Historic markers added to Hastings College campus

Hastings College has placed two historic markers on campus to acknowledge the Hastings College Historic District and McCormick Hall, the first historic building on campus.

Hastings College Historic District marker in front of the Daugherty Center.

The Historic District designation was largely undertaken by Brian Whetstone ‘18 while he was a student. Thanks to Whetstone’s efforts, many College buildings were added by the National Park Service to the National Register of Historic Places (NRHP) as a local historic district. (For more information on Whetstones’s efforts to create the Hastings College Historic District, click here).

When the project began in 2016, the Hastings College Board of Trustees asked Whetstone if he could prepare and pursue historic designation for Weyer Hall, a residence hall built in 1950.

Hastings College Campus Historic District marker

During that process, the scope of the project expanded after the Nebraska State Historic Preservation Office suggested the College pursue the nomination for a broader portion of campus, instead of just one building.

The Hastings College Historic District designation includes 12 buildings on campus for their historical significance in the College’s post World War II growth. To acknowledge the College’s Historic District, one marker has been placed in front of the Daugherty Center.

A second marker was placed in honor of McCormick Hall, which opened in 1884. McCormick Hall was first put on the Historic Register in 1975 but is also part of the Historic District.

Hastings College McCormick Hall historic marker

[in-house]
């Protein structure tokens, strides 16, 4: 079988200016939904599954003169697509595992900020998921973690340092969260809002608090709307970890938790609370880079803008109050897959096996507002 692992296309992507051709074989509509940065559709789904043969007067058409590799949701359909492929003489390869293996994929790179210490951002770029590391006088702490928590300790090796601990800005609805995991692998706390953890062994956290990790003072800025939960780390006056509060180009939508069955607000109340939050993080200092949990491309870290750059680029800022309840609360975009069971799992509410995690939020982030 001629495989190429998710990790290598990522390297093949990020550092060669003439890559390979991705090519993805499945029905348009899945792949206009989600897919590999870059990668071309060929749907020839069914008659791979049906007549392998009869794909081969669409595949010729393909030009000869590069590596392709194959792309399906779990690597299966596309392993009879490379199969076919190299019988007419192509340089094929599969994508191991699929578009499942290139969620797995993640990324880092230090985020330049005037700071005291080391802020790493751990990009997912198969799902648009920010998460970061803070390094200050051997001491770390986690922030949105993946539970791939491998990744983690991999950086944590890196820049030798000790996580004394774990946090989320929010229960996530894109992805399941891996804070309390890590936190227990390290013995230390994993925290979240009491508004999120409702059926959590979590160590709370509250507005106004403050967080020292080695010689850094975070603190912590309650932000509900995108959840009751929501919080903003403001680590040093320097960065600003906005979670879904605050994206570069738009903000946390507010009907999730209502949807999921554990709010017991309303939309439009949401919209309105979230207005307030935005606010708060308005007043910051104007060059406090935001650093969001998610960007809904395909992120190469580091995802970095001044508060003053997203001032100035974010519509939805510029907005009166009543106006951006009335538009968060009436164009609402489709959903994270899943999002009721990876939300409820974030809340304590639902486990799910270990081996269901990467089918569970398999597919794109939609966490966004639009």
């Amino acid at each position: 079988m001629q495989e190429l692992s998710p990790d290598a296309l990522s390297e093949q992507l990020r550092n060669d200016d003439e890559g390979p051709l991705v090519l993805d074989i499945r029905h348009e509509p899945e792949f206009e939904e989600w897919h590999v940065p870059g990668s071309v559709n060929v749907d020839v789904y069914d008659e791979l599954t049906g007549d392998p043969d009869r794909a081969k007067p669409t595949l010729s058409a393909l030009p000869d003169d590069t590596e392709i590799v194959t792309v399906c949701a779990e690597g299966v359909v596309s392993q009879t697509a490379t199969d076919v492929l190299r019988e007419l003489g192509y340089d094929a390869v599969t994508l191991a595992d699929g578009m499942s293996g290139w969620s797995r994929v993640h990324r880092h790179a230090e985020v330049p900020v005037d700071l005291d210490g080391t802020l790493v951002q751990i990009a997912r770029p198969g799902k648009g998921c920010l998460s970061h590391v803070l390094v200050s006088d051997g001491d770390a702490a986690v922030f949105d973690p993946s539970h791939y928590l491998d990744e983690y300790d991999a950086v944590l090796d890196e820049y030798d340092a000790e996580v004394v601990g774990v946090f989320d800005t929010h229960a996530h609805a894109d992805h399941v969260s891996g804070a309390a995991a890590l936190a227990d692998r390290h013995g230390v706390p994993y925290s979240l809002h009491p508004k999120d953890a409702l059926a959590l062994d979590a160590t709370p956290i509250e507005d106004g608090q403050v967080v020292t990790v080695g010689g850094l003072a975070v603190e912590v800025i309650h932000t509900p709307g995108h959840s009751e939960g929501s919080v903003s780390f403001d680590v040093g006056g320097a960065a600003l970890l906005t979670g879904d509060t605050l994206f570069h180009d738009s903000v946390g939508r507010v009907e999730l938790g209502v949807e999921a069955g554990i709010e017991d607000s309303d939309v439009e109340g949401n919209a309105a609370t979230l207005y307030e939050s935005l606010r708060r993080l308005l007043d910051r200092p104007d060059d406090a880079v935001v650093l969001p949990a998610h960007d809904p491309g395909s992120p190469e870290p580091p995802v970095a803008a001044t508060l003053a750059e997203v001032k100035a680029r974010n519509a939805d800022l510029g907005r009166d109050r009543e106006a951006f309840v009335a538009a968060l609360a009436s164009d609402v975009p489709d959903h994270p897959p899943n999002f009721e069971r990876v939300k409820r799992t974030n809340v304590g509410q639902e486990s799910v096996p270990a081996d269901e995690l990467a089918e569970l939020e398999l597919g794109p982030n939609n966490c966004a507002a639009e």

Whetstone and Richard Loutzenheiser ‘84, a member of the College’s Board of Trustees, worked together to develop the language for the historic markers, and the Loutzenheiser family funded their creation. Both markers were produced by History Nebraska, the state organization charged with preserving Nebraska history.

“These markers signify the dedication Hastings College has to preserving and honoring the history of the College and this area,” Loutzenheiser said. “We greatly appreciate the work Brian did to obtain the designation, and I’m glad we were able to place these markers on campus.”

Buildings in the Hastings College Historic District include:

  • Taylor Hall (1921, 1938 and 1949)
  • Calvin H. French memorial Chapel (1950)
  • Weyer Hall (1950)
  • Fuhr Hall (1956)
  • Bronc Hall (1960)
  • Hazelrigg Student Union (1962)
  • Hurley-MacDonald Hall (1962)
  • Perkins Library (1963)
  • Altman Hall (1963)
  • Kiewit Building, which was previously the art center and Carnegie Library that was joined to the P.L. Johnson Gymnasium (1906, 1925 and 1969).
  • Former maintenance building just north of Kiewit (1961)

Hastings College is Nebraska’s premier private college. A four-year residential college that focuses on student academic and extracurricular achievement, Hastings’ student-centered initiatives include providing books, an iPad Pro and a two-week study away experience at no additional cost. A block-style semester schedule allows professors and students to focus on fewer classes at a time and promotes hands-on experiences. Discover more at hastings.edu.

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